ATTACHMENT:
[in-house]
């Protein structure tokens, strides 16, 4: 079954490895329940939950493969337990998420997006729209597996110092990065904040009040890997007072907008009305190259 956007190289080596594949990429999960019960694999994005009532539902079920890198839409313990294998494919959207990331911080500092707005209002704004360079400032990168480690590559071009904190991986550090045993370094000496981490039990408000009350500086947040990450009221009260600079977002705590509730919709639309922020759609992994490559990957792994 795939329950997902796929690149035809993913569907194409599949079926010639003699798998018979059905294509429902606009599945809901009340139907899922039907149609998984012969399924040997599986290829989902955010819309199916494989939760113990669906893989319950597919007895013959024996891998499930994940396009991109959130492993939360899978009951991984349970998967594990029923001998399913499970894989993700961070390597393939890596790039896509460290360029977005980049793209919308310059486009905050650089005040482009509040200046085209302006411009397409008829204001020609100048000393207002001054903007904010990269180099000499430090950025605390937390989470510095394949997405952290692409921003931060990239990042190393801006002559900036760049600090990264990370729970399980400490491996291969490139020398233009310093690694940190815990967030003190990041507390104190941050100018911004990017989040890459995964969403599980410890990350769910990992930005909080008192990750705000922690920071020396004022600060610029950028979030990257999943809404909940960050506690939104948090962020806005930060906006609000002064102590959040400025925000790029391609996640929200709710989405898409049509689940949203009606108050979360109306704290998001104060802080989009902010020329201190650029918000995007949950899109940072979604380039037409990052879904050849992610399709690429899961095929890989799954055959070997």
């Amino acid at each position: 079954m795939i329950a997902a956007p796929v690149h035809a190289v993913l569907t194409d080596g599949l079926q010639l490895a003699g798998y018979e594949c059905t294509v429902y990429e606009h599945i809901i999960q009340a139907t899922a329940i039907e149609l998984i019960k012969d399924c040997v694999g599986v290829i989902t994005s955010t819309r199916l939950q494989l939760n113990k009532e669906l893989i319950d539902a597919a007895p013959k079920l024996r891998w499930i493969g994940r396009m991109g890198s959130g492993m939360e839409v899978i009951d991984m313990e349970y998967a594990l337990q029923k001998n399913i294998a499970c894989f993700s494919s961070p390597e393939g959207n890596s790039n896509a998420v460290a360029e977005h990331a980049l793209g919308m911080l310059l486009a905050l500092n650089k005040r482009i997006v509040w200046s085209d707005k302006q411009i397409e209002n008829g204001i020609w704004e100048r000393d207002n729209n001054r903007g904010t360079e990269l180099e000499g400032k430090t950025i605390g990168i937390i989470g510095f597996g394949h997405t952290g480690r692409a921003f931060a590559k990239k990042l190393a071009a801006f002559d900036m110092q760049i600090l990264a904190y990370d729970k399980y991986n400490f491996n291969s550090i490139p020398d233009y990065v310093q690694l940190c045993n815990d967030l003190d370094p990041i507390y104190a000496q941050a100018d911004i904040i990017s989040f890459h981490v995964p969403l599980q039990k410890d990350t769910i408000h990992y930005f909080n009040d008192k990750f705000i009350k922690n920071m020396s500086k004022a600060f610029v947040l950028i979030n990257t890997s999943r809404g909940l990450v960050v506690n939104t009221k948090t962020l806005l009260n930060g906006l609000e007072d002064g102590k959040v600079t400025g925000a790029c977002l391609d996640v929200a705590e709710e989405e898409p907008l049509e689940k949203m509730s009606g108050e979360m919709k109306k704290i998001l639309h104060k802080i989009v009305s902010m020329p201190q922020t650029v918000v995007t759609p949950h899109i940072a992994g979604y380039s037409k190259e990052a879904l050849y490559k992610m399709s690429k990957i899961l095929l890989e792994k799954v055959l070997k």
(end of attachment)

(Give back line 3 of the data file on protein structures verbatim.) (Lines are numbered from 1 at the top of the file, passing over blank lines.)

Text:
């Amino acid at each position: 079954m795939i329950a997902a956007p796929v690149h035809a190289v993913l569907t194409d080596g599949l079926q010639l490895a003699g798998y018979e594949c059905t294509v429902y990429e606009h599945i809901i999960q009340a139907t899922a329940i039907e149609l998984i019960k012969d399924c040997v694999g599986v290829i989902t994005s955010t819309r199916l939950q494989l939760n113990k009532e669906l893989i319950d539902a597919a007895p013959k079920l024996r891998w499930i493969g994940r396009m991109g890198s959130g492993m939360e839409v899978i009951d991984m313990e349970y998967a594990l337990q029923k001998n399913i294998a499970c894989f993700s494919s961070p390597e393939g959207n890596s790039n896509a998420v460290a360029e977005h990331a980049l793209g919308m911080l310059l486009a905050l500092n650089k005040r482009i997006v509040w200046s085209d707005k302006q411009i397409e209002n008829g204001i020609w704004e100048r000393d207002n729209n001054r903007g904010t360079e990269l180099e000499g400032k430090t950025i605390g990168i937390i989470g510095f597996g394949h997405t952290g480690r692409a921003f931060a590559k990239k990042l190393a071009a801006f002559d900036m110092q760049i600090l990264a904190y990370d729970k399980y991986n400490f491996n291969s550090i490139p020398d233009y990065v310093q690694l940190c045993n815990d967030l003190d370094p990041i507390y104190a000496q941050a100018d911004i904040i990017s989040f890459h981490v995964p969403l599980q039990k410890d990350t769910i408000h990992y930005f909080n009040d008192k990750f705000i009350k922690n920071m020396s500086k004022a600060f610029v947040l950028i979030n990257t890997s999943r809404g909940l990450v960050v506690n939104t009221k948090t962020l806005l009260n930060g906006l609000e007072d002064g102590k959040v600079t400025g925000a790029c977002l391609d996640v929200a705590e709710e989405e898409p907008l049509e689940k949203m509730s009606g108050e979360m919709k109306k704290i998001l639309h104060k802080i989009v009305s902010m020329p201190q922020t650029v918000v995007t759609p949950h899109i940072a992994g979604y380039s037409k190259e990052a879904l050849y490559k992610m399709s690429k990957i899961l095929l890989e792994k799954v055959l070997k």